Athletic training was once known to be a male dominated profession however in more recent years the number of females in the profession has been increasing. According to the National Athletic Trainer’s Association 55% of its members identify as being a woman. PURPOSE: The purpose of this study was to seek the challenges that athletic trainers who identify as a woman have/or are currently facing while working in NCAA Athletics. There are many young women out there who aspire to be an athletic trainer one day but are hesitant about joining the profession because they want to have a family one day, or worry about having to face the challenge of their knowledge being questioned, and lastly the struggle of gaining respect from athletic directors, coaches and athletes, along with many other challenges. METHODS:For this study a survey was created for those who met the criteria. In order to participate in the survey participants needed to identify as a woman, be a certified or licensed athletic trainer, and have experience working in the NCAA setting as a certified or licensed athletic trainer. The survey asked participants about how they managed work-life balance, hours worked, positions they held, locations/accessibility of the athletic training facility, and other related topics. The survey contained multiple choice, and short answer questions. The survey was sent out via social media and was open for about 3 weeks, with 96 responses. RESULTS: Out of the 96 participants, 68.75% have been a certified or licensed athletic trainer for 10 years or less. 28.42% reported having 1-3, while 21.05% were on the other end of the spectrum having 10+ full-time clinical staff athletic trainers. When asked if the participants felt supported by their administration or supervisors, the majority 68.61% said that they agreed that they felt supported. There was not a statistically significant difference regarding the level of support based on years of experience (p=.472). Nor was there a significant difference reported when referencing if the supervisor was a man or woman and their level of support (p=.167). When asked if their knowledge has ever been questioned by an athlete, parent or coach, 89.58% of participants agreed that their knowledge has been question. CONCLUSION: Women in athletic training positions on NCAA staffs face many barriers and challenges includinglow pay compared to hours worked and duties assigned, wanting to spend more time with family and having their knowledge questioned. Future studies comparing this information to that of the men in similar roles would be helpful in noting any disparity between these two groups.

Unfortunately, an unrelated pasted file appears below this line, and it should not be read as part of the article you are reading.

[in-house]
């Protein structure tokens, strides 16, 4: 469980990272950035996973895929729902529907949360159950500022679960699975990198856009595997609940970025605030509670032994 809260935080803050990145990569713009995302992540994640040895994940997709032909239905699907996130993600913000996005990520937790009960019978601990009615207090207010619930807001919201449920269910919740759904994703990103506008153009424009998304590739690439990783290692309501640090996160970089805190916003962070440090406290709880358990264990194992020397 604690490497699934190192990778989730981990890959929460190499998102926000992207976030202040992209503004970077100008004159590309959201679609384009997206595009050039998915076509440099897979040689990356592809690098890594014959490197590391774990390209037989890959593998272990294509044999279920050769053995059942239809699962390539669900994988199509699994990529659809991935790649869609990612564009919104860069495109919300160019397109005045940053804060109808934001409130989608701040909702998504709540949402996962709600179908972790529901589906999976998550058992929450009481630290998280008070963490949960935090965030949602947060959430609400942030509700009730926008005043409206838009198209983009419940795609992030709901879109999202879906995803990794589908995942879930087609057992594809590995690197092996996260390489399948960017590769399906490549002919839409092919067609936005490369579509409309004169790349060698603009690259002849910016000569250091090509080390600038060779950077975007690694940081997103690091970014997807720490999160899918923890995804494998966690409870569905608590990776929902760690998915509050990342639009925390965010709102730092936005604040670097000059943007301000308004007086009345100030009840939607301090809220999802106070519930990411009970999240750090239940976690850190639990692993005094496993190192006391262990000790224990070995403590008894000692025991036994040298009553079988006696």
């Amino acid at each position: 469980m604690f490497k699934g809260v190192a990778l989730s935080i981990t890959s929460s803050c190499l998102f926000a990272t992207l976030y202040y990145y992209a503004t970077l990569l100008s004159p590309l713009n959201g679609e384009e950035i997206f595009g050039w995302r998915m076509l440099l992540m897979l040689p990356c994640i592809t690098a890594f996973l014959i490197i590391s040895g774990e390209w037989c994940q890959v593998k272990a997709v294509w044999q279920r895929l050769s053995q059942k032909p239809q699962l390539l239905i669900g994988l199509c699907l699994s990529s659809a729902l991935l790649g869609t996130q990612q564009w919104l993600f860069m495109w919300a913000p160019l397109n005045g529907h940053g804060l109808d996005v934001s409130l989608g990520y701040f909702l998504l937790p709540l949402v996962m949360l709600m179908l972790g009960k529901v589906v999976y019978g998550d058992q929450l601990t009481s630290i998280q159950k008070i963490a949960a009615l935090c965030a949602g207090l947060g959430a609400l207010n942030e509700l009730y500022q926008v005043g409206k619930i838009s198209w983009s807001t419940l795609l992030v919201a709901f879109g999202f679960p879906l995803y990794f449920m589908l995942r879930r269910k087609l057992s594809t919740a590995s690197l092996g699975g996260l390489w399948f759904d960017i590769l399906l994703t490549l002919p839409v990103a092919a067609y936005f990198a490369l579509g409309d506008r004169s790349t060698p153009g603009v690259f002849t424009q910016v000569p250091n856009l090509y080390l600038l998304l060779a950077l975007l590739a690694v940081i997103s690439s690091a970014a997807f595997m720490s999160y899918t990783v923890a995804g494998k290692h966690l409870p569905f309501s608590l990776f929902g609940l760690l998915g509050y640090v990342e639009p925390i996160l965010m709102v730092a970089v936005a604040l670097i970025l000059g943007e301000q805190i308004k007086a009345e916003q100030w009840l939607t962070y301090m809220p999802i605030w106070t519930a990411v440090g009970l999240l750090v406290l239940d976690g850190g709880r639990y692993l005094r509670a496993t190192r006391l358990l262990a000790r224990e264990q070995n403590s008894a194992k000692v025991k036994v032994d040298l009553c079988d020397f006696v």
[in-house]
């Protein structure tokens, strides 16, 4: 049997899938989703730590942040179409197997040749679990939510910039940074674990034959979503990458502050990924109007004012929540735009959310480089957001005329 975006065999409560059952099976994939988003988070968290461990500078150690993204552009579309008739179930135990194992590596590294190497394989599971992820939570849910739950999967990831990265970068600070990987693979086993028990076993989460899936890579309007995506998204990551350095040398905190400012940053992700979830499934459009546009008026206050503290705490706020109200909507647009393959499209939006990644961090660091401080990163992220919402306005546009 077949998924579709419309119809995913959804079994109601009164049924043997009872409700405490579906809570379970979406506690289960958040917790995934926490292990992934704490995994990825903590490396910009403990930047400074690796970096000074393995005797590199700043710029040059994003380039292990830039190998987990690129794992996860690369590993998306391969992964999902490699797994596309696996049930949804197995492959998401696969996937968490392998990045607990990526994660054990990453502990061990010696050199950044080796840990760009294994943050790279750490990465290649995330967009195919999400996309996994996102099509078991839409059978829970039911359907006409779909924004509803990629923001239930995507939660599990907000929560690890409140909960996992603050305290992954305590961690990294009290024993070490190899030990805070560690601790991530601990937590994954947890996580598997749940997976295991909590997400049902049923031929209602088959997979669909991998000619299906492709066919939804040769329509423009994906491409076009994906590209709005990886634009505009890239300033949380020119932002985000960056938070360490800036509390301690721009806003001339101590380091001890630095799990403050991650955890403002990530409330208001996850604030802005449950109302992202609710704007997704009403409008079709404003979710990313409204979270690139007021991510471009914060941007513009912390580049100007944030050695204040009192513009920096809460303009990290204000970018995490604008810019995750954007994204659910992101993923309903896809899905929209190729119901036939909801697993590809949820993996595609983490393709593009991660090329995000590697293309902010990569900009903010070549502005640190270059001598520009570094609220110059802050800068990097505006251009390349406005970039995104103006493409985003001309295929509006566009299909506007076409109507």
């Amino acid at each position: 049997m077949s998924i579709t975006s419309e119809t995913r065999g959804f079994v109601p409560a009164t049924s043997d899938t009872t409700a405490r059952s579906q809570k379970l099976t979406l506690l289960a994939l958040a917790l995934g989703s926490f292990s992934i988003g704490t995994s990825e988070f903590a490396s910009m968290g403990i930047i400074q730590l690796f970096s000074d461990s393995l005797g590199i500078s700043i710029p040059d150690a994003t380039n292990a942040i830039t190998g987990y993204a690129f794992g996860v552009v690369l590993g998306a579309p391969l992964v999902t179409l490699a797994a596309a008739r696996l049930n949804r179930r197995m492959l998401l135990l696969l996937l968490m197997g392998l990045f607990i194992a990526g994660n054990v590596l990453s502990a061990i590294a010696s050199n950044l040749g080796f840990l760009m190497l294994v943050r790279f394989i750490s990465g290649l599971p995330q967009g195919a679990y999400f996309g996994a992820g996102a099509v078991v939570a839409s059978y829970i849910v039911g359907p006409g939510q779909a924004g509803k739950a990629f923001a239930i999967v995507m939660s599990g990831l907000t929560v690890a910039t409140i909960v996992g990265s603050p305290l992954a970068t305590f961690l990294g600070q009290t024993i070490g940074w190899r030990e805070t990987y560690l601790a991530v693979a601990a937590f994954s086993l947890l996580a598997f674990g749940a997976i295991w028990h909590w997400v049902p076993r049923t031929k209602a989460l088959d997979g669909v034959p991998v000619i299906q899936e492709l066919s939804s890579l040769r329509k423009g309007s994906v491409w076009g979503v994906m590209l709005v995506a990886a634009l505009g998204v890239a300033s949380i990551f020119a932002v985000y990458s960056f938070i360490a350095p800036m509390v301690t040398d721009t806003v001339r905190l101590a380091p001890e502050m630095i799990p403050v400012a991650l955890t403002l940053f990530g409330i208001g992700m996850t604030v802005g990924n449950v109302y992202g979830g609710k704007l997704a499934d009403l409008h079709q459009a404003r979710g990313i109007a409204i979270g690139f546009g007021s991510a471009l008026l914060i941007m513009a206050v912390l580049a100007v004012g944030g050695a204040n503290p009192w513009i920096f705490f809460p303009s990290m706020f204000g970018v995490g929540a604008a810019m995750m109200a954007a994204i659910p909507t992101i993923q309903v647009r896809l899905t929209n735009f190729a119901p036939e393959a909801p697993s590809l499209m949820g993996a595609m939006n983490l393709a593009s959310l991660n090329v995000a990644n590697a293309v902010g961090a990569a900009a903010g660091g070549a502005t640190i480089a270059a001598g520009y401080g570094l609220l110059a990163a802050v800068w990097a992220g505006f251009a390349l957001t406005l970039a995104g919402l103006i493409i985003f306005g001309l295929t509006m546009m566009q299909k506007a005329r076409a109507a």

Vargas, Madison and Johnston Green, Andi
"Challenges that Women in Athletic Training Face in NCAA Athletics,"
International Journal of Exercise Science: Conference Proceedings: Vol. 2:
14, Article 132.
Available at: https://digitalcommons.wku.edu/ijesab/vol2/iss14/132